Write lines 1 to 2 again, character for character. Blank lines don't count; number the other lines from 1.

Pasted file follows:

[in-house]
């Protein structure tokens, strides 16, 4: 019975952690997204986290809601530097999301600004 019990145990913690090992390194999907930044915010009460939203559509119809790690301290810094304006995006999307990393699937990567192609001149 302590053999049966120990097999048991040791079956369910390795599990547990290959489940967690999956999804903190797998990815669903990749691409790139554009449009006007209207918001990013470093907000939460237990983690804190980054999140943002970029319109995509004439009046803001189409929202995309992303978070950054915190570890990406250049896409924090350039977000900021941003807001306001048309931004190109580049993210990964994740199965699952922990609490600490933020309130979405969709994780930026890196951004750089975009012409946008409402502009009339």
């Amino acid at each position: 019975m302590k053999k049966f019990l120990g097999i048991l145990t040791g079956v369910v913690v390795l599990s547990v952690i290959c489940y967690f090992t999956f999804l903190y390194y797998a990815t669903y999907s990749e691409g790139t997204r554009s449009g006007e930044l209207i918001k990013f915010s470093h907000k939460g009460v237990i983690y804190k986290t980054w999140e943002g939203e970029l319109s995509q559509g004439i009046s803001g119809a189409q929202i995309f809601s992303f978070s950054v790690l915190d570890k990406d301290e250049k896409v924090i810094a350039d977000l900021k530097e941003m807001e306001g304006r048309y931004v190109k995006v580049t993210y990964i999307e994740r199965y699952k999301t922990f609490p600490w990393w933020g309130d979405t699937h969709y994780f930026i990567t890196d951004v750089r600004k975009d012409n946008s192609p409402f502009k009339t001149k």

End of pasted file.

[in-house]
């Protein structure tokens, strides 16, 4: 019975952690997204986290809601530097999301600004 019990145990913690090992390194999907930044915010009460939203559509119809790690301290810094304006995006999307990393699937990567192609001149 302590053999049966120990097999048991040791079956369910390795599990547990290959489940967690999956999804903190797998990815669903990749691409790139554009449009006007209207918001990013470093907000939460237990983690804190980054999140943002970029319109995509004439009046803001189409929202995309992303978070950054915190570890990406250049896409924090350039977000900021941003807001306001048309931004190109580049993210990964994740199965699952922990609490600490933020309130979405969709994780930026890196951004750089975009012409946008409402502009009339």